Archive for the ‘Models’ Category
Models refer to existing sustainable models or frameworks of action that are occurring in Melbourne. A model could possibly be applied elsewhere in a different context. For example, “permablitz” is a model of urban agriculture installation that many people are applying in different parts of Victoria. Sustainable Melbourne strongly encourages environmental organisations and institutions to post their own environmental initiatives (ie. “models”) on the site to share with others. To do so visit the “How to use this site” page and follow the prompts.
From the media release ‘Moonee Valley City Council and Wingate Avenue Community Centre win Premier’s top sustainability award‘:
A project by Moonee Valley City Council and Wingate Avenue Community Centre has won the top Premier’s Recognition Award in the Premier’s Sustainability Awards 2013 for introducing recycling to a community housing estate. The Ascot Vale Housing Estate Household Recycling project defied previous failed attempts to introduce recycling and established a successful, ground-breaking model using targeted and broad-ranging community engagement of Culturally and Linguistically Diverse (CALD) and lower Socio Economic Status (SES) groups.
The project won the Community category of the awards and then went on to win the night’s overall award. […]
Sustainability Victoria CEO, Stan Krpan, congratulated the Moonee Valley City Council and Wingate Avenue Community Centre project team for their innovative work which delivered recycling to estate’s residents, of whom 55 per cent were born overseas. “A key initiative of this project was the focus on engaging residents from many cultural backgrounds with varying competency in English, in the importance of recycling,” he said. In its first six months, 52 tonnes of recyclables were recovered. Three of the 11 residents who worked on the project secured jobs as a result of their experience.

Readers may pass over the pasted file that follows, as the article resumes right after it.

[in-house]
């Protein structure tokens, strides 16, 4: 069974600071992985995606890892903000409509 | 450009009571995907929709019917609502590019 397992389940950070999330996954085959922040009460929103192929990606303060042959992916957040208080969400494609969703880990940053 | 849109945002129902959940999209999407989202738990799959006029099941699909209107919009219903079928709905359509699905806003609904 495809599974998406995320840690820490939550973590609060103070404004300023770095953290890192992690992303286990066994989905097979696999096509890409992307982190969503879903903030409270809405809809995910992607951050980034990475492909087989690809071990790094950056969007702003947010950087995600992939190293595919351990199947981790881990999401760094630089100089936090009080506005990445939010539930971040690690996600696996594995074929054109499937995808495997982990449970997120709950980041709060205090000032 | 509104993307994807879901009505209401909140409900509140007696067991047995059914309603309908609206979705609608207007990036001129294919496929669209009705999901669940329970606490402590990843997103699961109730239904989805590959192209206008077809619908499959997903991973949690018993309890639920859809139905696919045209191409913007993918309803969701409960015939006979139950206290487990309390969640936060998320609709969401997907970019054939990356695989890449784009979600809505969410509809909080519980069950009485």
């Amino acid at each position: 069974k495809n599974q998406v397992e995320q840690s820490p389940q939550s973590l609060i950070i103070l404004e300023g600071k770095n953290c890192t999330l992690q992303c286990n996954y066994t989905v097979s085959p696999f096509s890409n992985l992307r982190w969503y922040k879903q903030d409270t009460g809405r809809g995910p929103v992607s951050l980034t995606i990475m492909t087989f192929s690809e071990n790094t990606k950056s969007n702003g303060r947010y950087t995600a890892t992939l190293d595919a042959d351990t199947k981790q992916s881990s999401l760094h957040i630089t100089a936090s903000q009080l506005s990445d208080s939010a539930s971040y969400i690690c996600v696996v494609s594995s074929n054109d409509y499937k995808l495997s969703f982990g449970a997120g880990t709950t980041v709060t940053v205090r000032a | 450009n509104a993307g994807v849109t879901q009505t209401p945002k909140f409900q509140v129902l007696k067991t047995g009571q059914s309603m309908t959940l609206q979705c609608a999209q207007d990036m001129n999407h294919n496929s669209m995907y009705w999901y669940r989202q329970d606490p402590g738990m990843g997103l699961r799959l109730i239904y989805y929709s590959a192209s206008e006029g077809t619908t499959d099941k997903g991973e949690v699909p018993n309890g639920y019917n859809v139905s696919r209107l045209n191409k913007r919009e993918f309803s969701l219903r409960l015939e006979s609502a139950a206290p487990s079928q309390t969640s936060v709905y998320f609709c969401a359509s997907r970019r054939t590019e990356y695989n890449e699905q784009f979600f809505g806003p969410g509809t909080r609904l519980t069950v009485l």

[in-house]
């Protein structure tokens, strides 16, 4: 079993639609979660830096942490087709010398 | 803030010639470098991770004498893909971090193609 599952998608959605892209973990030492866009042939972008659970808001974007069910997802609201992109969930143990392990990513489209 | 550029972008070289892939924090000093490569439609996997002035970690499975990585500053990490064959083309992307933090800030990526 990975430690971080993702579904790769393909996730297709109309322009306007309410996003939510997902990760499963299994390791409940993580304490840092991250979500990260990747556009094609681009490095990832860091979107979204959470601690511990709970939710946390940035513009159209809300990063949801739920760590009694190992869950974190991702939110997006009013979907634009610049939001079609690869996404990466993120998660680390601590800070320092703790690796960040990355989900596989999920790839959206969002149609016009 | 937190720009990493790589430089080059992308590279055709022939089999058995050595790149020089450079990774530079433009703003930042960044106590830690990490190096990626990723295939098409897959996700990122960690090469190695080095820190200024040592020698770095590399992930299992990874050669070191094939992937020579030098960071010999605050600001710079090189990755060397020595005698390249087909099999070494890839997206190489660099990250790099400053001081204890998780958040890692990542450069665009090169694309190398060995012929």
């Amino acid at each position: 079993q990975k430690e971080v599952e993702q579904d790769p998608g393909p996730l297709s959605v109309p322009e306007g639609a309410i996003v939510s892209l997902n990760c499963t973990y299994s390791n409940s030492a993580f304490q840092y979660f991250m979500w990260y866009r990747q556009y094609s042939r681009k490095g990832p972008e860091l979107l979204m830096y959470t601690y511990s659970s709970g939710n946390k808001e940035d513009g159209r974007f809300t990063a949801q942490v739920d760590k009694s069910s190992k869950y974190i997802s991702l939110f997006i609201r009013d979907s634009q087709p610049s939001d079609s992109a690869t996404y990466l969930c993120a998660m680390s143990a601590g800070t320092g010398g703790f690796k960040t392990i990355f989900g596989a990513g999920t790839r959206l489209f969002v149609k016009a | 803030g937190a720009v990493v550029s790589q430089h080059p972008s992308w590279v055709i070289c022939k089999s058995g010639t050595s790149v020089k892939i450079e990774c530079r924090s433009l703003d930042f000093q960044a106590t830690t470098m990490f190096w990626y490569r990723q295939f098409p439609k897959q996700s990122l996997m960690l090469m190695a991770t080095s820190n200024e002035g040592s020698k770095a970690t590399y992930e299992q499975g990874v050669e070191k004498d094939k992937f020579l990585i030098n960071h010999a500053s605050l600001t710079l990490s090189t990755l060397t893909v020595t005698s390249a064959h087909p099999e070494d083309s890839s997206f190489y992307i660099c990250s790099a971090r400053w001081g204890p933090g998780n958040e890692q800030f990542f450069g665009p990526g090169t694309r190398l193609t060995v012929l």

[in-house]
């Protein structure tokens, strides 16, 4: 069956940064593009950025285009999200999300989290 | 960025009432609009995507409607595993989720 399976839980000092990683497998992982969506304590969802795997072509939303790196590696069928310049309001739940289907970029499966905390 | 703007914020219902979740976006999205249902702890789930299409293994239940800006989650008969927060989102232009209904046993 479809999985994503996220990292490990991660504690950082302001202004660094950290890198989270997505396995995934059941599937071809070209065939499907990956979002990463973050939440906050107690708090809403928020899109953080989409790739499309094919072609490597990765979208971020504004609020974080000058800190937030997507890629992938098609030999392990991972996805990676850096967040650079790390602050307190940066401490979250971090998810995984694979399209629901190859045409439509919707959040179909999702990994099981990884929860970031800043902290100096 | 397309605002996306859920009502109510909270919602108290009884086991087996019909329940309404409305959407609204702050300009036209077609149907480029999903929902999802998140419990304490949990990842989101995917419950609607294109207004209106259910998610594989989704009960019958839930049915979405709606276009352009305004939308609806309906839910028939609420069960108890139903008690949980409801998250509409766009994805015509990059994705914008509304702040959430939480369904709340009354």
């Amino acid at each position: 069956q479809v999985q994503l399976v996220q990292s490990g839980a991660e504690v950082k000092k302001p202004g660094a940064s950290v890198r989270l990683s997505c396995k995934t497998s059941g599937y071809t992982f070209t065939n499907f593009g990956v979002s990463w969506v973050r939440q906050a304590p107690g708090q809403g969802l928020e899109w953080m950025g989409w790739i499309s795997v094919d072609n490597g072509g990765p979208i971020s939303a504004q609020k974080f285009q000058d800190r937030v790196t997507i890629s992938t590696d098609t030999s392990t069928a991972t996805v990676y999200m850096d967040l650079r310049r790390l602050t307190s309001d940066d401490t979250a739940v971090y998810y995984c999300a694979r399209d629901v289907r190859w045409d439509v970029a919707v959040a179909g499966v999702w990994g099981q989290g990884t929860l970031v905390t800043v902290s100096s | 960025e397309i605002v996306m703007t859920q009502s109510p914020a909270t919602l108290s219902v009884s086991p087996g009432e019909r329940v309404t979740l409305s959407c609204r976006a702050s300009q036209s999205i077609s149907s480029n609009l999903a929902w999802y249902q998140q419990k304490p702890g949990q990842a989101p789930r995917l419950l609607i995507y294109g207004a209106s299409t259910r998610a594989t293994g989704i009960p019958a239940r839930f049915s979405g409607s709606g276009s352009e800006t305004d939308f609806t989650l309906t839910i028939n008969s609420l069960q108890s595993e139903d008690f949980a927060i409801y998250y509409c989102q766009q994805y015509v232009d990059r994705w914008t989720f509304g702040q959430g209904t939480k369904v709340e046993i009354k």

Now in their eleventh year, the Premier’s Sustainability Awards celebrate efficient use of water, resources and energy, better waste management and recycling practices, the enhancement of the environment and effective, practical community action. The full list of winners of the Premier’s Sustainability Awards 2013 are:
• The Premier’s Recognition Award – Moonee Valley City Council and Wingate Avenue Community Centre, taking recycling to public housing residents
• The Premier’s Regional Recognition Award – Victoria Carpets, for their work in energy and emissions reduction in their Bendigo plant
• Innovative Products or Services Award – ModWood Technologies for development of Flame Shield®, a wood-plastic composite for building in bushfire areas
• Infrastructure and Buildings Award – RMIT University for their Swanston Academic Building: a progressive tertiary learning environment
• Environmental Protection Award – Mallee Catchment Management Authority’s project: Restoring the balance in the drought-riven Hattah Lakes
• Education Award – Bentleigh Secondary College – a world recognised, very sustainable school
• Small and Medium Enterprises Award – Rae-Line for embedding sustainability practices in manufacturing soft trim components for trucks
• Large Business Award – Victoria Carpets
• Community Award – Moonee Valley City Council and Wingate Avenue Community Centre.
>>> For more information on the winners and finalist entries visit the Premier’s Sustainability Awards website.
The National Climate Change Adaptation Research Facility (NCCARF) report on urban food and climate change is now available for download.
Food security is increasingly recognised as a problem in developed countries like Australia as well as in developing countries of the global south, and as a problem facing cities and urban populations in these countries. Despite producing more food than is consumed in Australia, certain groups in particular, places are finding it increasingly difficult to access nutritious and healthy food at affordable prices. Moreover, whole urban populations have found their food supply lines severely compromised by major disasters such as floods and cyclones which are expected to have greater impacts as the climate changes.
This changing landscape of food production, distribution and consumption has drawn attention to the nature of contemporary urban food systems in general and to the security and resilience of urban food systems in particular. This has in turn highlighted the extent of urban agriculture and its potential to play a greater role in strengthening the food security of Australian cities and building urban resilience in a changing climate.
This report presents the results of a synthesis and integrative research project that explored these issues through a critical review of relevant literature and case study research in two cities. It had three main aims:
- to increase our knowledge of the current extent of urban agriculture in Australian cities;
- to review its capacity to play a more prominent role in enhancing urban food security and urban resilience and;
- to assess the impacts of climate change on the capacity of urban agriculture to enhance food security and urban resilience.